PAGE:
Professor of History Heather Cox Richardson, a leading national commentator on American history and politics, has been elected to the American Academy of Arts and Sciences, joining a class of 261 of the nation’s leading minds committed to advancing the common good by addressing significant challenges.
Founded in 1780, the academy honors excellence and convenes leaders to examine new ideas, address issues of importance to the nation and the world, and advance the public good.
It has been another active year for Richardson, who was also named among USA Today’s “Women of the Year” for 2022. Her popular Substack daily newsletter “Letters from an American,” where she ties the day’s news to the events of the past, has exploded in popularity, and in February she was invited to the White House to interview President Joe Biden.
Last year, Richardson was selected as one of four recipients for the 2021 Massachusetts Governor’s Awards in the Humanities, which recognize individuals for their public actions, grounded in an appreciation of the humanities, to enhance civic life in the Commonwealth. She also was the winner of the Ruth Ratner Miller Memorial Award of Excellence in American History.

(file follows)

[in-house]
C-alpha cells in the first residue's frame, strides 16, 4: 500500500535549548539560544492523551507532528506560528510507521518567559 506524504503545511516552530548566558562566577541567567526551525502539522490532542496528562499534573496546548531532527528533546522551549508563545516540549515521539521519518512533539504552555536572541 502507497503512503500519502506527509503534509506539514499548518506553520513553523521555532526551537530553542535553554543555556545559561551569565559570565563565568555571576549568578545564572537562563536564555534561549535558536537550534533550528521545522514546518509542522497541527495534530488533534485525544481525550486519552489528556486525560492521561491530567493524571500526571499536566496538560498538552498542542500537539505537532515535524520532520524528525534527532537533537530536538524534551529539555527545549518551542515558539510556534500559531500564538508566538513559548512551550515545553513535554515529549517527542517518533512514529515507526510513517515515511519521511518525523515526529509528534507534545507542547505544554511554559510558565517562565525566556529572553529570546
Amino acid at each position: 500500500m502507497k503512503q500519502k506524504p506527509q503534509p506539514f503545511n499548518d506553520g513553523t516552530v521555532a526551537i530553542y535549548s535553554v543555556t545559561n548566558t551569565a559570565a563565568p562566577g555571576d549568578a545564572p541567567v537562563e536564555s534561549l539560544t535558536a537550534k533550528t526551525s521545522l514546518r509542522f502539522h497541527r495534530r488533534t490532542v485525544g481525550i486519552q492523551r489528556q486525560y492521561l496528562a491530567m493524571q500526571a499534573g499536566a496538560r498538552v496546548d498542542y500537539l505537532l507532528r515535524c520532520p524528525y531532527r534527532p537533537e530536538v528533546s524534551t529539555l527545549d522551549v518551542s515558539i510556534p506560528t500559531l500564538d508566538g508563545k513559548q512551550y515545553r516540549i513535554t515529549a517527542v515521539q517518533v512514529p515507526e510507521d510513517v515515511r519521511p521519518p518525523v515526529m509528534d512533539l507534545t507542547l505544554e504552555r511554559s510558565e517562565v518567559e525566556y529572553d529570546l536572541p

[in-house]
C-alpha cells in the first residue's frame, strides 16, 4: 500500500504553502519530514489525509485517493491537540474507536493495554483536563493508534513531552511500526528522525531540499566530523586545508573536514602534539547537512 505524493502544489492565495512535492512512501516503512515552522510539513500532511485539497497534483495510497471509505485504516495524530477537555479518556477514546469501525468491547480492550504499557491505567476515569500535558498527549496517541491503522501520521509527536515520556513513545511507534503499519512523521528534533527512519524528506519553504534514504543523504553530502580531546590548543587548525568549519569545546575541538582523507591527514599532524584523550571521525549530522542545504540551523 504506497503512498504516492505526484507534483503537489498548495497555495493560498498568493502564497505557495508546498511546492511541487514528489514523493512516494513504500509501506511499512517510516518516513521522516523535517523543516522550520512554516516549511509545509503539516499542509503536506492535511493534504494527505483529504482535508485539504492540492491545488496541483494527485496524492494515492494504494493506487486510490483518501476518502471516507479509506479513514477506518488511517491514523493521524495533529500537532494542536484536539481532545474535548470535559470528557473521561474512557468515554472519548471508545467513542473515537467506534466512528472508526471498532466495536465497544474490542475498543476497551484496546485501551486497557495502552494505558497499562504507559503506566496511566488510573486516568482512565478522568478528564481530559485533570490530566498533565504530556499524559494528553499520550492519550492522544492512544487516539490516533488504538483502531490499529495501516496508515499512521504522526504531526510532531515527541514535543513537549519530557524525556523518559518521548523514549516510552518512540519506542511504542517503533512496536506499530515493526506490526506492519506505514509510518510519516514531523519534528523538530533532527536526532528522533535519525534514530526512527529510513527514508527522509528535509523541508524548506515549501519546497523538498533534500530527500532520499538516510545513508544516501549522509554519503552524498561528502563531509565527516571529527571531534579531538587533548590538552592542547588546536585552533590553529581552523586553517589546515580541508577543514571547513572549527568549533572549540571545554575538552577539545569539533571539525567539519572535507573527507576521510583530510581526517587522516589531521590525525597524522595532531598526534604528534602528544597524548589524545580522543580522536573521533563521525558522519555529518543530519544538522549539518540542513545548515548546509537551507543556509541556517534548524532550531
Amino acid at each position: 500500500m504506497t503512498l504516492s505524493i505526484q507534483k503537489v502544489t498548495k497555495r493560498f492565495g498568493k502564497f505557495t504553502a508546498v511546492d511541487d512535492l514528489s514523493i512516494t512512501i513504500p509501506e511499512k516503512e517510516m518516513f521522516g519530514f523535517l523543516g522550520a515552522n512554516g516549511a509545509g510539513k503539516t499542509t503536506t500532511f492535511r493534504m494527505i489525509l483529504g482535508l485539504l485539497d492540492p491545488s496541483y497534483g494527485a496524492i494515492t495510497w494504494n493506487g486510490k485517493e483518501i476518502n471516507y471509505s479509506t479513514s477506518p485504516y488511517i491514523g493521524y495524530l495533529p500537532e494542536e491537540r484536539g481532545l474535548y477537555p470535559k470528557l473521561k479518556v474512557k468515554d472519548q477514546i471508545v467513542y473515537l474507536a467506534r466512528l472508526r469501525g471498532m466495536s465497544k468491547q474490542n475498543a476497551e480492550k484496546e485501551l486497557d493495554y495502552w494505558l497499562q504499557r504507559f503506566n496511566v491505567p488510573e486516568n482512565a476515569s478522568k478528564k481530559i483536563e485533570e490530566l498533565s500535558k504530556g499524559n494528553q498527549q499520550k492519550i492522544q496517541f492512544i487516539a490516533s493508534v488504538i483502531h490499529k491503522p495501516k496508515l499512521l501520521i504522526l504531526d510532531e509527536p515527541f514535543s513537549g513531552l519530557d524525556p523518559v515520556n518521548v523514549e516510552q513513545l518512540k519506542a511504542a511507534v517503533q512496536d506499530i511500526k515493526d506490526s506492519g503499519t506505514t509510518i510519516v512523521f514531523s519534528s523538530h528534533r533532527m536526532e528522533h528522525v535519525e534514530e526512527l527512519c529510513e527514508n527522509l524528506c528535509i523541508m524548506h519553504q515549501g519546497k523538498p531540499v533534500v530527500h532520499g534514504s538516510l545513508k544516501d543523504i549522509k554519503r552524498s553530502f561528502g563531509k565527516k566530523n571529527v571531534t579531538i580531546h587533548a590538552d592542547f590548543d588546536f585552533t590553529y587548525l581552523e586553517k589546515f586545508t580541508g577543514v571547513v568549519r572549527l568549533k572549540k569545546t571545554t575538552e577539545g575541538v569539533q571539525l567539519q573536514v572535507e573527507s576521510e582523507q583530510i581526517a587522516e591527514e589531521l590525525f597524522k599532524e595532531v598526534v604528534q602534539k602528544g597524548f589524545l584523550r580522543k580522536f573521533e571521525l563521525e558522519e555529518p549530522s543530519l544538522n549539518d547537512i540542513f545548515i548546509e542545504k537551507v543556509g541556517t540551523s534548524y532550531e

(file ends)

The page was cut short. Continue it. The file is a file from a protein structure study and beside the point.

A faculty member at Boston College since 2011, Richardson is the author of the acclaimed 2020 book How the South Won the Civil War: Oligarchy, Democracy, and the Continuing Fight for the Soul of America. Two of her previous books, West from Appomattox and To Make Men Free: A History of the Republican Party were Editor’s Choice selections of the New York Times Book Review. She has shared her expertise with numerous local and national media outlets, including WGBH, The Boston Globe, The New York Times, Bloomberg, CNN.com, BBC, The Washington Post, The Chicago Tribune, and HuffPost.
The American Academy of Arts and Sciences serves as both an honorary society that recognizes and celebrates the excellence of its members and an independent research center convening leaders from across disciplines, professions, and perspectives to address significant challenges. Those previously elected to the academy include Benjamin Franklin, Alexander Hamilton, Charles Darwin, Margaret Mead, Albert Einstein, Condoleezza Rice, Martin Luther King Jr., Bryan Stevenson, and Joan Baez.
University Communications | May 2022